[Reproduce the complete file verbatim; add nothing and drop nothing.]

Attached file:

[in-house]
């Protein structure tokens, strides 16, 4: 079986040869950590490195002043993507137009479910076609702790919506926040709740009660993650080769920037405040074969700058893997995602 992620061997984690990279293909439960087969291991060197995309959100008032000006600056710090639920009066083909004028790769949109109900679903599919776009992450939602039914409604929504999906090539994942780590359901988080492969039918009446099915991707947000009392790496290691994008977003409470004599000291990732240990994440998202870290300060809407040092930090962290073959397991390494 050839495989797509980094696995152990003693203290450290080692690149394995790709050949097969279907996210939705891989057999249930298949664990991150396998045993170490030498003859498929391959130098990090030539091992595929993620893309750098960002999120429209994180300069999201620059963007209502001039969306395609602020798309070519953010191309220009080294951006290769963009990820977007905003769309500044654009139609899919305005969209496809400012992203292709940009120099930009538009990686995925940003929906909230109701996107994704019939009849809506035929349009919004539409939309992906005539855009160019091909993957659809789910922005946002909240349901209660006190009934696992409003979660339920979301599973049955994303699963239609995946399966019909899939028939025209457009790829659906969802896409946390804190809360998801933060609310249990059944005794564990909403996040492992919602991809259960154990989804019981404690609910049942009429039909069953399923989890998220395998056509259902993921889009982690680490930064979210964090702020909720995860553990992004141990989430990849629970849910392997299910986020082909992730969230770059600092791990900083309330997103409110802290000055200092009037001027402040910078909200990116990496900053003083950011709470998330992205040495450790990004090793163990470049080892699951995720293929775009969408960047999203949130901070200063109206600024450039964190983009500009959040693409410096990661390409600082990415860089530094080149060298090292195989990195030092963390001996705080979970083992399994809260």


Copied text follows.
[in-house]
């Protein structure tokens, strides 16, 4: 079986040869950590490195002043993507137009479910076609702790919506926040709740009660993650080769920037405040074969700058893997995602 992620061997984690990279293909439960087969291991060197995309959100008032000006600056710090639920009066083909004028790769949109109900679903599919776009992450939602039914409604929504999906090539994942780590359901988080492969039918009446099915991707947000009392790496290691994008977003409470004599000291990732240990994440998202870290300060809407040092930090962290073959397991390494 050839495989797509980094696995152990003693203290450290080692690149394995790709050949097969279907996210939705891989057999249930298949664990991150396998045993170490030498003859498929391959130098990090030539091992595929993620893309750098960002999120429209994180300069999201620059963007209502001039969306395609602020798309070519953010191309220009080294951006290769963009990820977007905003769309500044654009139609899919305005969209496809400012992203292709940009120099930009538009990686995925940003929906909230109701996107994704019939009849809506035929349009919004539409939309992906005539855009160019091909993957659809789910922005946002909240349901209660006190009934696992409003979660339920979301599973049955994303699963239609995946399966019909899939028939025209457009790829659906969802896409946390804190809360998801933060609310249990059944005794564990909403996040492992919602991809259960154990989804019981404690609910049942009429039909069953399923989890998220395998056509259902993921889009982690680490930064979210964090702020909720995860553990992004141990989430990849629970849910392997299910986020082909992730969230770059600092791990900083309330997103409110802290000055200092009037001027402040910078909200990116990496900053003083950011709470998330992205040495450790990004090793163990470049080892699951995720293929775009969408960047999203949130901070200063109206600024450039964190983009500009959040693409410096990661390409600082990415860089530094080149060298090292195989990195030092963390001996705080979970083992399994809260």